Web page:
The Big Issue : Edition 447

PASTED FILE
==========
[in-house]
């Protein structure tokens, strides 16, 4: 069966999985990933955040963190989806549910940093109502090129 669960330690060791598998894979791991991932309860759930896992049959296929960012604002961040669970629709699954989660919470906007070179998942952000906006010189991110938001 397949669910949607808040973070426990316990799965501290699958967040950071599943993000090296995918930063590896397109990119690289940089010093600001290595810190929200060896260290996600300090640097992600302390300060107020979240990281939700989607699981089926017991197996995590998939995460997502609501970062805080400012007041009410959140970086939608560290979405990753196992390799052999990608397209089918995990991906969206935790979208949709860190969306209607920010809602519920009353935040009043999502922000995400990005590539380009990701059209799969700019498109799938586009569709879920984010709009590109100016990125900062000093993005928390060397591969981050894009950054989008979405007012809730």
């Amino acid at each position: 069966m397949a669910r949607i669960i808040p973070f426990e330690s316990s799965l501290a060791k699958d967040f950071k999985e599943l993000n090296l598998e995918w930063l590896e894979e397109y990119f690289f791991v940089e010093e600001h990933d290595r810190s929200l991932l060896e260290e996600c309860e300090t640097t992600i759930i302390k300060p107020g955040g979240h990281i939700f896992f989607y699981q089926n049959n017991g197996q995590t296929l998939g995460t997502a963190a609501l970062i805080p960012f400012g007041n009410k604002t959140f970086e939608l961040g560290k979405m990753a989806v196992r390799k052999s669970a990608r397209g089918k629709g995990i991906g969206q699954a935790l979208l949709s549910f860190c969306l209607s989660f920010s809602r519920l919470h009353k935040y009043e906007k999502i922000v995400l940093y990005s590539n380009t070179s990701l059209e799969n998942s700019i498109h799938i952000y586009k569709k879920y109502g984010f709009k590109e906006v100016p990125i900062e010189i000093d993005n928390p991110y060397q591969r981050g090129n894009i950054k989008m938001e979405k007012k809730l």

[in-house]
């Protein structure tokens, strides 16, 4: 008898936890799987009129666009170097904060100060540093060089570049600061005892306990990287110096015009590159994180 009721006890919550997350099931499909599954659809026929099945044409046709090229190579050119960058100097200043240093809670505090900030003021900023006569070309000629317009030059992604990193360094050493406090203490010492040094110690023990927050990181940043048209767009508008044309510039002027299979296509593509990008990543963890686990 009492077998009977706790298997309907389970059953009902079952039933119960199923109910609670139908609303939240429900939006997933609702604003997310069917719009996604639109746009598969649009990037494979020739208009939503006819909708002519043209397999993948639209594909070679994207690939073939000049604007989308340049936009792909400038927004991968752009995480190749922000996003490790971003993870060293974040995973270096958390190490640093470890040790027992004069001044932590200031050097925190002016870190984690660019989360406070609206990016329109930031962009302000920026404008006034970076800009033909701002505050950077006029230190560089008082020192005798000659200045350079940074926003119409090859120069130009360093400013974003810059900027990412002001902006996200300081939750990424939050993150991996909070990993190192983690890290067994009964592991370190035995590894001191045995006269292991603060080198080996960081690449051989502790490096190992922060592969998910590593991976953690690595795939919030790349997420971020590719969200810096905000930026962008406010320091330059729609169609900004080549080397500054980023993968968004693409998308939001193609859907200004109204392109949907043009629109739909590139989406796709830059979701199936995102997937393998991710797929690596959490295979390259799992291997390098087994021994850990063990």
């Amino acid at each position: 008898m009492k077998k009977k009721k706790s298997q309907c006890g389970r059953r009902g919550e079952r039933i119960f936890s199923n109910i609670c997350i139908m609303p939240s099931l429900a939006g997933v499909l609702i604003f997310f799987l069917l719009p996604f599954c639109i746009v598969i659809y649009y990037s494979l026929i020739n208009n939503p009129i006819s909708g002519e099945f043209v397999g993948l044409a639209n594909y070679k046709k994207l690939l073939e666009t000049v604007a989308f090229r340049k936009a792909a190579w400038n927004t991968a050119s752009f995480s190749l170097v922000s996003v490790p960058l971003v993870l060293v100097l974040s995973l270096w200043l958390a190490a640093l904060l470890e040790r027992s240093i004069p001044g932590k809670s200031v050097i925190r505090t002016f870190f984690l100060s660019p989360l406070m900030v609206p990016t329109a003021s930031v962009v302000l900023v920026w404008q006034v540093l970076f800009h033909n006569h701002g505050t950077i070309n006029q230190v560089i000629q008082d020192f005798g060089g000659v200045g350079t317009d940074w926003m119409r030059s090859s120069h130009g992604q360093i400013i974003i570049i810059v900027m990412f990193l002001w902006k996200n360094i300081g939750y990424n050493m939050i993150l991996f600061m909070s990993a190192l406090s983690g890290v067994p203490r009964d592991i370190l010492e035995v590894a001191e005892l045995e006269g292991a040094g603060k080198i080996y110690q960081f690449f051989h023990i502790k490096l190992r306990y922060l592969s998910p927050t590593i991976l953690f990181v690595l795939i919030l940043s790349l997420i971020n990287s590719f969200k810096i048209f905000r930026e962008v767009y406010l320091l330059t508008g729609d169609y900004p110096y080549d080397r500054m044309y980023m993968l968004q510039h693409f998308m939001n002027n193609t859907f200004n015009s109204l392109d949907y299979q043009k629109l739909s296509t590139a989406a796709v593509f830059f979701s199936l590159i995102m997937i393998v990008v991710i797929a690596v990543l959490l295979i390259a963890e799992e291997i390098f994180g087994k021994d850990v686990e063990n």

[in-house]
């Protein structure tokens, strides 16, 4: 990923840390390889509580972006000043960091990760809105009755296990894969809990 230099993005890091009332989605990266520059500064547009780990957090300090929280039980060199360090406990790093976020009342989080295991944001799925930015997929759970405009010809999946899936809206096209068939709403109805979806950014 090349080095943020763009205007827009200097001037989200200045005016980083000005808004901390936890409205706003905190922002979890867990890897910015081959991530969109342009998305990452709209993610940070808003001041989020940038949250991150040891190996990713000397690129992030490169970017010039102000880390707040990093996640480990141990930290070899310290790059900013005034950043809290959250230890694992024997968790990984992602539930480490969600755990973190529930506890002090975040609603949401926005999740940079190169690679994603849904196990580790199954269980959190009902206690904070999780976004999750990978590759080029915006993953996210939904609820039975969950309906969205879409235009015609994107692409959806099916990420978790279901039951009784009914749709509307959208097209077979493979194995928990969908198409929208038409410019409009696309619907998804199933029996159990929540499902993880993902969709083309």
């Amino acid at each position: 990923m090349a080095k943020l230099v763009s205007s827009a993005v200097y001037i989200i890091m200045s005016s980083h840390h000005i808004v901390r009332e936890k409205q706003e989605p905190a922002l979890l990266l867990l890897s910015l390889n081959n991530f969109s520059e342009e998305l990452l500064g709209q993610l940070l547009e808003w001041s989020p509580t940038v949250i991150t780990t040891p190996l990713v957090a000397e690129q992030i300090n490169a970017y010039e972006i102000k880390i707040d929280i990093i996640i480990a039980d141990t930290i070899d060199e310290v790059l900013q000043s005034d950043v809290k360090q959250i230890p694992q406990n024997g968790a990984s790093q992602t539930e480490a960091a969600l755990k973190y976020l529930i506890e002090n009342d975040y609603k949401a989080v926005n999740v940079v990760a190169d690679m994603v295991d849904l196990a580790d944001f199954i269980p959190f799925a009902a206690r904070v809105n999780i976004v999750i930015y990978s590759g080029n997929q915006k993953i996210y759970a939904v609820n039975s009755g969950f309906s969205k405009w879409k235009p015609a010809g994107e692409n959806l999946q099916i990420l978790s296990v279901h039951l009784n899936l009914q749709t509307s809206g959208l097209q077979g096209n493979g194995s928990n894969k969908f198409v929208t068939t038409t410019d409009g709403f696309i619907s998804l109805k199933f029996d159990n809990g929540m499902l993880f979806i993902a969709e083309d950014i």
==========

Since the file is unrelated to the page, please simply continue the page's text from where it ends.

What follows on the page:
THEBIGISSUE6--25DEC2013 31 But this is not an example of utilitarian urban infrastructure. Far from it. Many stations and ticket halls are stunning historical, cultural and architectural monuments, protected by the government. Hence my dilemma as the men in black fade away. Had my interrogator meant no photos of police, or no photos at all in the Metro? Here I am, a photographer on vacation in a city with one of the most beautiful rail systems in the world. Everywhere I look there is a picture opportunity: ornate plasterwork, patriotic wall murals, mosaics, chandeliers... And I have a camera in my hands. I decide to compromise. Rather than risk another close encounter with my friends in black boots, I wait for the next train to take me further up the line. This doesn't take long -- trains tend to be only a couple of minutes apart. At the next station, I fnd a woman sleeping in a platform booth. I want to take her picture, but hesitate. Her booth looks ofcial, but she doesn’t. After all, would an ofcial be sleeping? I decide to risk it, raising the camera and clicking the shutter at the exact moment she wakes up. It turns out she IS an ofcial, or perhaps just ofcially pissed of. I raise my palms in apology, but this has no efect. She raises hers in rage. Then she signals me closer to abuse me more thoroughly. She vibrates anger before shooing me away. But there is an upside to this exchange. The language barrier has been smashed: I don’t even need my fve Russian words to understand her. Also see andydrewitt.com and (for info, including rules governing photography) the Moscow Metro's website -- engl.mosmetro.ru.